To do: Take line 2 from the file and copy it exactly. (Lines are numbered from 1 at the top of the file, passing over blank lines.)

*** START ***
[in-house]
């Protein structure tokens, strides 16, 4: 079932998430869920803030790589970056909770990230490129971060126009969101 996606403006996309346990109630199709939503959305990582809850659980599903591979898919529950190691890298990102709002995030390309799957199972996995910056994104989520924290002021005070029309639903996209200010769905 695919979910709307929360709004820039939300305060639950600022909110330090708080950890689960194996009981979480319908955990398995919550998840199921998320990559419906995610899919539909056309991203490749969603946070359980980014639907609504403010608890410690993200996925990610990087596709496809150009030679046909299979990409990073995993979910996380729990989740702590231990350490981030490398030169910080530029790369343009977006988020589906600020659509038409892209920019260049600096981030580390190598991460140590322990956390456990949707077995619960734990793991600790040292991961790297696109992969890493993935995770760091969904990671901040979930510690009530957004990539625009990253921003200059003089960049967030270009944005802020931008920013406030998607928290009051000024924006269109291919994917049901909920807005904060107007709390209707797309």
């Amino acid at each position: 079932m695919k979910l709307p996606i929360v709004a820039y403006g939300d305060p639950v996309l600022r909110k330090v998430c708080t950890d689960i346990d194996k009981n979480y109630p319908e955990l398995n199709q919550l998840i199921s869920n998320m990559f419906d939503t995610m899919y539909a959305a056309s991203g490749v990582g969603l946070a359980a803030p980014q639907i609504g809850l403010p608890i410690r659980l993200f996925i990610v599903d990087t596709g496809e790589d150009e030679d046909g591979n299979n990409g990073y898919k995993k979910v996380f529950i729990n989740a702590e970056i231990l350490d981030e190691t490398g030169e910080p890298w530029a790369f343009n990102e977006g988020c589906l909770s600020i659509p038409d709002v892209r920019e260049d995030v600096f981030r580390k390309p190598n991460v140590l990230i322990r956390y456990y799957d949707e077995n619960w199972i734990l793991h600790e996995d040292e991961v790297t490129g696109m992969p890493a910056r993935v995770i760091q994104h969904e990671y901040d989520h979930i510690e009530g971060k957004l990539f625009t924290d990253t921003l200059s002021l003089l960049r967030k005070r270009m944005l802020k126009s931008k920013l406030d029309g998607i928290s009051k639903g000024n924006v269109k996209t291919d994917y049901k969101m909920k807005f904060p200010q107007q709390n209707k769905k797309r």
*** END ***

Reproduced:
């Protein structure tokens, strides 16, 4: 079932998430869920803030790589970056909770990230490129971060126009969101 996606403006996309346990109630199709939503959305990582809850659980599903591979898919529950190691890298990102709002995030390309799957199972996995910056994104989520924290002021005070029309639903996209200010769905 695919979910709307929360709004820039939300305060639950600022909110330090708080950890689960194996009981979480319908955990398995919550998840199921998320990559419906995610899919539909056309991203490749969603946070359980980014639907609504403010608890410690993200996925990610990087596709496809150009030679046909299979990409990073995993979910996380729990989740702590231990350490981030490398030169910080530029790369343009977006988020589906600020659509038409892209920019260049600096981030580390190598991460140590322990956390456990949707077995619960734990793991600790040292991961790297696109992969890493993935995770760091969904990671901040979930510690009530957004990539625009990253921003200059003089960049967030270009944005802020931008920013406030998607928290009051000024924006269109291919994917049901909920807005904060107007709390209707797309």